Can we say that nothing will ever be the same again?
The current situation can appear overwhelming. Emergency measures will last for weeks or maybe even months. However, this is a crisis not the Apocalypse. Let’s take a step back and analyze some of the latest trends:
The world’s international student population reached 222 million in 2017. Half of these students come from Asia-Oceania. Between now and 2027, that number is expected to exceed 300 million. By comparison, the number of international students rose from 2 million to 5.3 million between 2000 and 2017. It is expected that this number will rise to 9 million by 2027. (Source: UNESCO Institute for Statistics, January 2020). English-speaking countries are among the largest hosts of international students, dominated by the United States, the United Kingdom, and Australia. Non-English-speaking countries such as France and Germany are also large hosts of international students.
While Western countries have long attracted many international students, other countries have also entered the market. A recent study led by Campus France showed that “certain countries have seen a large increase in international enrollments in their institutions of higher education. Notably, Russia, Canada, China, and Turkey posted increases of 11% to 23% per year over the five years under study (2012-2017). Argentina, Spain, and Poland have also seen strong growth in the number of students they host (up 17% to 30% in a year).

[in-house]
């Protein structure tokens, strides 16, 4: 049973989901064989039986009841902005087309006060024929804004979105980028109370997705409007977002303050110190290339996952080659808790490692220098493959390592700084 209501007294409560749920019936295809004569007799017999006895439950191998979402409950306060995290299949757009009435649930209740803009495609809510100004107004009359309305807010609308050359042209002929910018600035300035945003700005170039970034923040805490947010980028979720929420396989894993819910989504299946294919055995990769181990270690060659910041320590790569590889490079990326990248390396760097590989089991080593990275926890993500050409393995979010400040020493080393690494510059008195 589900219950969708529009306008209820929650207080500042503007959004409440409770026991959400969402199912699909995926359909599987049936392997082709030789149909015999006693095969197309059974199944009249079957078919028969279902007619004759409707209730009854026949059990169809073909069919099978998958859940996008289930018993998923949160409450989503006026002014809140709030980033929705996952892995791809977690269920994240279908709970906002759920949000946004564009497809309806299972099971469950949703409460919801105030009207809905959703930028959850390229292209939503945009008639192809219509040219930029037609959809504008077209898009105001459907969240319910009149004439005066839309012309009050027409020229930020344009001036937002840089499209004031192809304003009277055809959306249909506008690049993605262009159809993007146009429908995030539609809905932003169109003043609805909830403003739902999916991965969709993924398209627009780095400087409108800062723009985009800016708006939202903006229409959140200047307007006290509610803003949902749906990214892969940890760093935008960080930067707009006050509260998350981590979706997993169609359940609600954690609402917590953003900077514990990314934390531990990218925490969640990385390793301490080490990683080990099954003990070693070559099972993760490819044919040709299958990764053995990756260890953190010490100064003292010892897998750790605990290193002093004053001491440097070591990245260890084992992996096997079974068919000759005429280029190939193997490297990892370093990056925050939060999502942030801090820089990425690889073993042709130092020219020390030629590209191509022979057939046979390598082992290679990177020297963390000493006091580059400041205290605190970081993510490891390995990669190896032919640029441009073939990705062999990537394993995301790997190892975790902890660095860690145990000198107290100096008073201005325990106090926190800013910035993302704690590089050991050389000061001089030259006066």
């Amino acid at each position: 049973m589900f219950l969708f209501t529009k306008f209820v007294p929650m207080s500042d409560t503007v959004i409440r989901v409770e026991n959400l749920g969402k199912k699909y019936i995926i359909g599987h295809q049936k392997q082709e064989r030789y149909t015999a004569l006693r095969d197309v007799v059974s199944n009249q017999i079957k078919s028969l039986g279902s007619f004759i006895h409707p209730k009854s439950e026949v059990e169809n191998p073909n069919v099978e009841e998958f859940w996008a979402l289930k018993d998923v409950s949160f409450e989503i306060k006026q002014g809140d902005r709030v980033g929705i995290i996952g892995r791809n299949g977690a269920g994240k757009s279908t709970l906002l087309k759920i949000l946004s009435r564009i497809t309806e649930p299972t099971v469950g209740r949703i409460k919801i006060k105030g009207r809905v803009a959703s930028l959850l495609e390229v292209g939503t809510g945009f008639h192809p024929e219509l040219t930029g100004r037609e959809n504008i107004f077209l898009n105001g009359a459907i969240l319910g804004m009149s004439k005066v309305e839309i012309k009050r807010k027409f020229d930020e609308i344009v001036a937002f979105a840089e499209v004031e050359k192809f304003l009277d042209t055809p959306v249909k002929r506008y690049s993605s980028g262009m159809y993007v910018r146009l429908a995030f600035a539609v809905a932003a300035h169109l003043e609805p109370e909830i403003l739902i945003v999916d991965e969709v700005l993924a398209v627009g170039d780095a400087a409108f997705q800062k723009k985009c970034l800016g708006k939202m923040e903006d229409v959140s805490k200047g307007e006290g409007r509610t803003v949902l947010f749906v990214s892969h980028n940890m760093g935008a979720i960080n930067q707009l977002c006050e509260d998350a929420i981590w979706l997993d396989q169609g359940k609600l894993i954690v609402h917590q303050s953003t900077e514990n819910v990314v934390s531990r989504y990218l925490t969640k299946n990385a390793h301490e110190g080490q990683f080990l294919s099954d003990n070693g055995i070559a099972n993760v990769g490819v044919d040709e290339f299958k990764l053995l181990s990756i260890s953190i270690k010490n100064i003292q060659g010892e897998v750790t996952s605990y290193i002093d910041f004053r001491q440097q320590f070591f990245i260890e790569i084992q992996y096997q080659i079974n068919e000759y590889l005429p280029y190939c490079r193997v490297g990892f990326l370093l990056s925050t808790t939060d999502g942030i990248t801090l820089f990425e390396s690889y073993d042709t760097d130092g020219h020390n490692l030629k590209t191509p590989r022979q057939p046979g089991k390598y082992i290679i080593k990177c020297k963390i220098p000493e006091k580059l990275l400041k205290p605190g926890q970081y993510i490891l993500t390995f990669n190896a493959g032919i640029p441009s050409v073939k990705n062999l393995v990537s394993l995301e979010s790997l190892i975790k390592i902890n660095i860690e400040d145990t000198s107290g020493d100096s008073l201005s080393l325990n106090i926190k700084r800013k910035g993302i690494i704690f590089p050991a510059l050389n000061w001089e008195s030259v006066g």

As far incoming mobility is concerned, the top sending countries are dominated by China, India, Germany, South Korea, Vietnam and France: “Chinese and Indian students remain by far the largest contingents seeking a degree abroad. Other Asian countries, such as Nepal (+30%) and Vietnam (+15%) also saw growth in outbound mobility between 2016 and 2017.”
And then, Coronavirus came.
Obviously, international enrollment will be impacted, but hopefully the damage will be temporary. It may be too soon to predict any longer-term implications of a shifting landscape. But, in the long run, borders will reopen. Student interest (personal growth, search for excellent education, and career benefits) in international education will continue.
A huge amount of work has been done by IT Departments and teachers in adapt their teaching online. It is remarkable how many have adapted to keep their teaching running. But, are students satisfied with an international distance learning experience? What about teachers? And finally, does remote learning meet students’ expectations, particularly those of international students?
Renewed optimism, however, is not without awareness.
There will be important lessons to be drawn. Confronting the crisis also means understanding its roots, and resisting any form of ideological drift – protectionism, xenophobia, fear. The coronavirus must not lead us to radically question the free movement of people and goods. This health crisis is occurring at a time when we need to find a new balance. Our mission is to get through it together. No one ever said it would be easy, but we will make it.
Gwenaëlle GUILLERME, Secretary General, T.I.M.E. Association